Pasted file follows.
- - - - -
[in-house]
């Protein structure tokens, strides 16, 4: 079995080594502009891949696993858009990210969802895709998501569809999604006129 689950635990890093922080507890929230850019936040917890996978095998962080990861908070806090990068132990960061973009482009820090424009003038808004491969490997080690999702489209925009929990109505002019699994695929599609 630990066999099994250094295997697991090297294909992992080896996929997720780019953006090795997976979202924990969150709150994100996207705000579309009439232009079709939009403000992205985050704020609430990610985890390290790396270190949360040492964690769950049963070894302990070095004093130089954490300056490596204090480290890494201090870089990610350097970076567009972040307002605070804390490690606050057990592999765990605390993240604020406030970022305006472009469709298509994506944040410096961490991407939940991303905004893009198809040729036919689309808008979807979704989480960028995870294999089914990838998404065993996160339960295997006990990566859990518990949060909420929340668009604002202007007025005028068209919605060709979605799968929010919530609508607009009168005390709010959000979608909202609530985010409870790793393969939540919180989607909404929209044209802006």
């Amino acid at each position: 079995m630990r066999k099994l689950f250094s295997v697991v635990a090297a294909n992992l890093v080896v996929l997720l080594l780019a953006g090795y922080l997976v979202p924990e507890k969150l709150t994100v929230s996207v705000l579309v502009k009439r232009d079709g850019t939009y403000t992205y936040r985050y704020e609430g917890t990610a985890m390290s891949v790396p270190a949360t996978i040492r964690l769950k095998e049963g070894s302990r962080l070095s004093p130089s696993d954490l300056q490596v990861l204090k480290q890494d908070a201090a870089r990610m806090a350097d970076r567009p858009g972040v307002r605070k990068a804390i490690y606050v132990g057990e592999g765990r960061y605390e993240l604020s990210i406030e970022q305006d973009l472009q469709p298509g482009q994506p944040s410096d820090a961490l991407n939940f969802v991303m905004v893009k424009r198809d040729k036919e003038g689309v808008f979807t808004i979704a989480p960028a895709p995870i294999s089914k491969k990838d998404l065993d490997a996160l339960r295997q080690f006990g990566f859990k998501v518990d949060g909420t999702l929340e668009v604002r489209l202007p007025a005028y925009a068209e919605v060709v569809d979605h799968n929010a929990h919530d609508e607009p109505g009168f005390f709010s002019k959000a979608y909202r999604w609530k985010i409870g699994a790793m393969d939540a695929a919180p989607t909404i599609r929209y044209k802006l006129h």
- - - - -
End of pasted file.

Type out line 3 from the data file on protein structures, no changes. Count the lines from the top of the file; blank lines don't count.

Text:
């Amino acid at each position: 079995m630990r066999k099994l689950f250094s295997v697991v635990a090297a294909n992992l890093v080896v996929l997720l080594l780019a953006g090795y922080l997976v979202p924990e507890k969150l709150t994100v929230s996207v705000l579309v502009k009439r232009d079709g850019t939009y403000t992205y936040r985050y704020e609430g917890t990610a985890m390290s891949v790396p270190a949360t996978i040492r964690l769950k095998e049963g070894s302990r962080l070095s004093p130089s696993d954490l300056q490596v990861l204090k480290q890494d908070a201090a870089r990610m806090a350097d970076r567009p858009g972040v307002r605070k990068a804390i490690y606050v132990g057990e592999g765990r960061y605390e993240l604020s990210i406030e970022q305006d973009l472009q469709p298509g482009q994506p944040s410096d820090a961490l991407n939940f969802v991303m905004v893009k424009r198809d040729k036919e003038g689309v808008f979807t808004i979704a989480p960028a895709p995870i294999s089914k491969k990838d998404l065993d490997a996160l339960r295997q080690f006990g990566f859990k998501v518990d949060g909420t999702l929340e668009v604002r489209l202007p007025a005028y925009a068209e919605v060709v569809d979605h799968n929010a929990h919530d609508e607009p109505g009168f005390f709010s002019k959000a979608y909202r999604w609530k985010i409870g699994a790793m393969d939540a695929a919180p989607t909404i599609r929209y044209k802006l006129h």